Merling Preza, one of the long-time leaders of the fair trade movement recently pointed out that buyers (and that is likely most of us reading this) keep expecting more and more from fair trade farmers in terms of compliance and higher standards, yet market prices are low and the actual volume of fair trade purchases remains small. For fair trade cocoa farmers, an average 67% of their crops fail to find a fair trade buyer and get sold on the conventional market. We can’t keep demanding more without making our own commitments to improve the system.

If we allow fair trade to become just another tool for Big Food companies to ensure compliance in their supply chains, we as a movement are shirking our own responsibility to build a better trading system.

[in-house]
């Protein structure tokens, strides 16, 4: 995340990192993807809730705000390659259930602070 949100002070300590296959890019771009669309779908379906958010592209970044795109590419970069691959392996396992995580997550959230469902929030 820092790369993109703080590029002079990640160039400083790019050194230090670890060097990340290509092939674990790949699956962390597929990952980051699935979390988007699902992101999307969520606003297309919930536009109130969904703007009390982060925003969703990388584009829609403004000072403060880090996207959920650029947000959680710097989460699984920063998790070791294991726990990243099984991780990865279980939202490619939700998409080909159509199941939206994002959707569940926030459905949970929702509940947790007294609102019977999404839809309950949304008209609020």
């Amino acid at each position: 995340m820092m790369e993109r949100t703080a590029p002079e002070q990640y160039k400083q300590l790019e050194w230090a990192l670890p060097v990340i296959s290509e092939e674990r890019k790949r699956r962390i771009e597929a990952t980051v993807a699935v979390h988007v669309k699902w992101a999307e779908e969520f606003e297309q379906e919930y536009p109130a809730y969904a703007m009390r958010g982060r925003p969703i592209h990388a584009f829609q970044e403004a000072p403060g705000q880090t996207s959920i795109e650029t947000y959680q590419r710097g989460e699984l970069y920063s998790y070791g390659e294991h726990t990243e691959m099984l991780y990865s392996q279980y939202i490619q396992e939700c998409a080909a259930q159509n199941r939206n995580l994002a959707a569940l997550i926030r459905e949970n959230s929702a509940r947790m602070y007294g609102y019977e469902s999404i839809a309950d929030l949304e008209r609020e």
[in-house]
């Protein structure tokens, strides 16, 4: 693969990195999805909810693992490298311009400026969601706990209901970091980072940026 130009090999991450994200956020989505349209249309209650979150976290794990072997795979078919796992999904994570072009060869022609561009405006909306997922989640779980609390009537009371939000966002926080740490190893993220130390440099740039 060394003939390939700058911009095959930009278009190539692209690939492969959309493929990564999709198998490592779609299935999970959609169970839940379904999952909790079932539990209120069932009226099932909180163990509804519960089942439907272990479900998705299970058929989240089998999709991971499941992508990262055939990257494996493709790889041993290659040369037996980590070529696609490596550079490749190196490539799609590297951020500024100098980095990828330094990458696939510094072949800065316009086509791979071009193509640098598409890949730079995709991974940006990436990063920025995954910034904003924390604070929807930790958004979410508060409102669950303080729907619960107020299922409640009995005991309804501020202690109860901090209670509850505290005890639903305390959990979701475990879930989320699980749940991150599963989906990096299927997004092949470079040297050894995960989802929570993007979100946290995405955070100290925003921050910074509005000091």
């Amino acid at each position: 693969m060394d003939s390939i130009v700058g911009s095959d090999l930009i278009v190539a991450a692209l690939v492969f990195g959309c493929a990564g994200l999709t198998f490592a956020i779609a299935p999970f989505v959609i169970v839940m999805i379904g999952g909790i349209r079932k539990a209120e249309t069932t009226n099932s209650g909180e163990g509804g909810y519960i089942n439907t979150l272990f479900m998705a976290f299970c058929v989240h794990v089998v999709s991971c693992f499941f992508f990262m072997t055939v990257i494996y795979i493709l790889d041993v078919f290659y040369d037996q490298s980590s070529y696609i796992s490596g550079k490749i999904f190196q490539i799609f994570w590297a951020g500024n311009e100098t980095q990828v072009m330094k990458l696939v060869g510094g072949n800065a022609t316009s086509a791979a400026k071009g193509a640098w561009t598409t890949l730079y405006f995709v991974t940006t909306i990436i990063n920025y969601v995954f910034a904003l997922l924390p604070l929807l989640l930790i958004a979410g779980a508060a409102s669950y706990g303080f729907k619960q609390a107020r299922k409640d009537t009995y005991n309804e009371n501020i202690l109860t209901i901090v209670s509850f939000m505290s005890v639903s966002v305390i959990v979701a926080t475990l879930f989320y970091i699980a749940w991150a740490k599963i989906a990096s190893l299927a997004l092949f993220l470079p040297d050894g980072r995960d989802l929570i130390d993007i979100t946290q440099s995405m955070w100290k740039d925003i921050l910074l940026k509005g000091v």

Ending poverty is a good goal, but we are collectively kidding ourselves if we think that we’ll do it simply by looking for a label and spending a few more pennies. As a report by True Price and Fairtrade International showed, the causes of poverty among cocoa farmers are complex: low prices, small plots of land, large families, diminishing yields, and the growing climate crisis. Policy solutions are urgently needed. Yet consolidation in the food system means that a few big companies have outsized influence, not just on market prices but on policymakers, both in the U.S. and around the globe. Now is not the time to walk away from small-scale farmers and their institutions, nor to saddle them with still more unfunded requirements. Now is the time for concerted, multi-faceted strategic action. Even if it doesn’t make a good slogan or headline.

If all this made you hungry for some chocolate, see our list of Mission-Driven Brands—they’re the companies trying to work with farmers, not squeeze every drop from them: https://fairworldproject.org/choose-fair/mission-driven-brands/chocolate/.